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AIG's government bailout won't be the last

Yesterday Judge Thomas C. Wheeler of the United States Court of Federal Claims ruled that the federal government broke its own law when it bailed out insurance giant AIG (AIG) in the height of the financial crisis in 2008.

In this morning’s New York Times Aaron Ross Sorkin had this to say of the impact of that ruling:

The judge’s decision could have far-reaching consequences should another financial crisis occur — and if history is any guide, one will. Legal experts say that the ruling, coupled with certain provisions of the Dodd-Frank financial overhaul law enacted after the crisis, makes it unlikely the government would ever rescue a failing institution, even if an intervention was warranted.

Our own experts at Yahoo Finance respectfully disagree.

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“The era of the bailouts is not going to end,” says Yahoo Finance Columnist Rick Newman. “It’s never going to end because when we enter a crisis...there’s overwhelming political pressure to do something about it and policy makers and elected officials will do something about it, whatever that has to be.”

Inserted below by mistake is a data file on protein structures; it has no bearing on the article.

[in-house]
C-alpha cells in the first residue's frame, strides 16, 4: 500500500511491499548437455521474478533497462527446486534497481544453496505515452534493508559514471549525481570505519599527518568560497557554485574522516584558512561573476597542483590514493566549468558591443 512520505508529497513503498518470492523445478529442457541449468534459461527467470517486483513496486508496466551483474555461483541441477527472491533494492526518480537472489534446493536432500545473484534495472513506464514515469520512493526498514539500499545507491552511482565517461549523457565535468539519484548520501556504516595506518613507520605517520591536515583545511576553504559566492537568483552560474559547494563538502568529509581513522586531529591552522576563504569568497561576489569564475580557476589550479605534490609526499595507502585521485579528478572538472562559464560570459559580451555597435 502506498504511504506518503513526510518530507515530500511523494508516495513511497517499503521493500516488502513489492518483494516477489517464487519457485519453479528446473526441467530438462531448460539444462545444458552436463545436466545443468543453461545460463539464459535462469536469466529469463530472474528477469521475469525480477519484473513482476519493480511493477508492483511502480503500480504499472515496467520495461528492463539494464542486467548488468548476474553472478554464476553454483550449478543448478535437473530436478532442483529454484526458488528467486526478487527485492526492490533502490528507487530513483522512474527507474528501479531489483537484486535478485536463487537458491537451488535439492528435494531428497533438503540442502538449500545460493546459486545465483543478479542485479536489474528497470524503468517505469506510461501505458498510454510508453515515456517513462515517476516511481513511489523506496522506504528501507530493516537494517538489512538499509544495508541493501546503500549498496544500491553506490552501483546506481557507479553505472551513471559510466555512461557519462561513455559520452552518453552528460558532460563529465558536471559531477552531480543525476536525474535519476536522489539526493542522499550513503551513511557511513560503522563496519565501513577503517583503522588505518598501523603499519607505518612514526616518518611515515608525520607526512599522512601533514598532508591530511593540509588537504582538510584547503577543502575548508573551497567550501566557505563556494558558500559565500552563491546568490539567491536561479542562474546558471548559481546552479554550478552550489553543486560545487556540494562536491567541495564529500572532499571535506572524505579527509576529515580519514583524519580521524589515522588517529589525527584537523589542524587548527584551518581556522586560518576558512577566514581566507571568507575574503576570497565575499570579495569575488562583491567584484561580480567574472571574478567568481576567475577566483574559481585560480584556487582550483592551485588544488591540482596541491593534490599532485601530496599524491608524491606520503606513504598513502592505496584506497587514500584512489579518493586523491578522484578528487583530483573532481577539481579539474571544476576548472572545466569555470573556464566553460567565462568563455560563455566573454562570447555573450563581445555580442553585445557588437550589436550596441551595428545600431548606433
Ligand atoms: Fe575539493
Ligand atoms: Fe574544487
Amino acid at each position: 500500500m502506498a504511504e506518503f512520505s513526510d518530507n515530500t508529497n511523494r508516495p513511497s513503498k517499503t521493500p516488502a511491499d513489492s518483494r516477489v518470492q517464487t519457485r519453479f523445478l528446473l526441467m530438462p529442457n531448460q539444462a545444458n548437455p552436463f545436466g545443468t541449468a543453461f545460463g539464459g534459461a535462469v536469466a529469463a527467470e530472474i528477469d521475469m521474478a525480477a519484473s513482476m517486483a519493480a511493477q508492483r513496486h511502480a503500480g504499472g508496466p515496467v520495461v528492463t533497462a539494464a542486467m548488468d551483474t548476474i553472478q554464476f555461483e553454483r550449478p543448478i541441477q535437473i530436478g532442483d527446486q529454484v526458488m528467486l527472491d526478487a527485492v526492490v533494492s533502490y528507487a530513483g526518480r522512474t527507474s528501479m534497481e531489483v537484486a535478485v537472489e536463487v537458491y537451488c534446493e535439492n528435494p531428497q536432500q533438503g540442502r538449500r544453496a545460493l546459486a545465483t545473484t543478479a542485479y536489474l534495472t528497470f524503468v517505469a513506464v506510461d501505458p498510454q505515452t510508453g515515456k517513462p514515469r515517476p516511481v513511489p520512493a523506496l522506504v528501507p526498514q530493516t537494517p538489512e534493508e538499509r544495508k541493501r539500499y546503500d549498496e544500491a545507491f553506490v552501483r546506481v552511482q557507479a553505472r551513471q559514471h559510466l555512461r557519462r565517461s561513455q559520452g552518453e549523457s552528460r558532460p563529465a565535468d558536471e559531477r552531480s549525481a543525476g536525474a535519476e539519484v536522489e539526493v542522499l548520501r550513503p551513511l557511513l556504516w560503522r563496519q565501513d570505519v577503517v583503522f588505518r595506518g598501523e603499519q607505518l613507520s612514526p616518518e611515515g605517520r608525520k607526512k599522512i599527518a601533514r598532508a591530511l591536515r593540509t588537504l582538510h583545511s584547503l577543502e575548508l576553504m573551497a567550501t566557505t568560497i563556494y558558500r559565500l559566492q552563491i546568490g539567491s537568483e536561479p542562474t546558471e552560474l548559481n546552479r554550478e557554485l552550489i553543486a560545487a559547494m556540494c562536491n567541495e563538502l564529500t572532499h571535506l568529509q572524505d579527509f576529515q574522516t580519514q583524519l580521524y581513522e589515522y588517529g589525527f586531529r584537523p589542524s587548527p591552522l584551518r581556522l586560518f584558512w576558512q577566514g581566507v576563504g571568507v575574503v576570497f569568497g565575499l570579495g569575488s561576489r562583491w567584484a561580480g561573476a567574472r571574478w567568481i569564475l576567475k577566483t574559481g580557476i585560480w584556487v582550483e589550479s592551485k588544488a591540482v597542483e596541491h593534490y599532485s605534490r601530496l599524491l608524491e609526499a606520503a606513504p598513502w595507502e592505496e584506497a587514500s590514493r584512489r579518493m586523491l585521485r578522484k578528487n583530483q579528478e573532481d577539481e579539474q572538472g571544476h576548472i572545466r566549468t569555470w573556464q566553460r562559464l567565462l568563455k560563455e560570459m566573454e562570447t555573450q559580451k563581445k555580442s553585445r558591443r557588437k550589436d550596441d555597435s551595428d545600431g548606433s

He notes that if the situation were dire enough Congress could pass new laws that would allow it. It’s not unprecedented either. “They passed TARP,” Newman points out, “which was the big bailout for the banks. They basically created the law that allowed the bailouts to happen then.”

Yahoo Finance Senior Columnist Michael Santoli agrees, assuming the next crisis warrants it. “It won’t be exactly that way,” he says. “They’ll probably try to prop up the markets, they’ll probably try to have other kinds of liquidity lifelines.”

Even if the government is forced to act sometime in the future, that doesn’t mean they want to. “I don’t think the government wants to be in the business of buying majority stakes in operating companies like [AIG],” Santoli says. “But at the time it seemed like this was dire and this was the main mechanism to do it and they found some language in an old law that they said permitted them to do it. Nobody is saying the government can’t break it’s own laws in the moment.”

And why wouldn’t they? In the case of the most recent ruling the judge found in favor of Maurice “Hank” Greenberg, the former AIG CEO who brought the case against the government, but doled out no penalty to the government for the wrongdoing.

“Greenberg essentially sued the doctor that saved his life for malpractice,” Santoli says. Judge Wheeler saw it the same way and, in the eyes of both Santoli and Newman, let the government off the hook and left the door open for such extreme measures should another crisis force their hand as it did in 2008.

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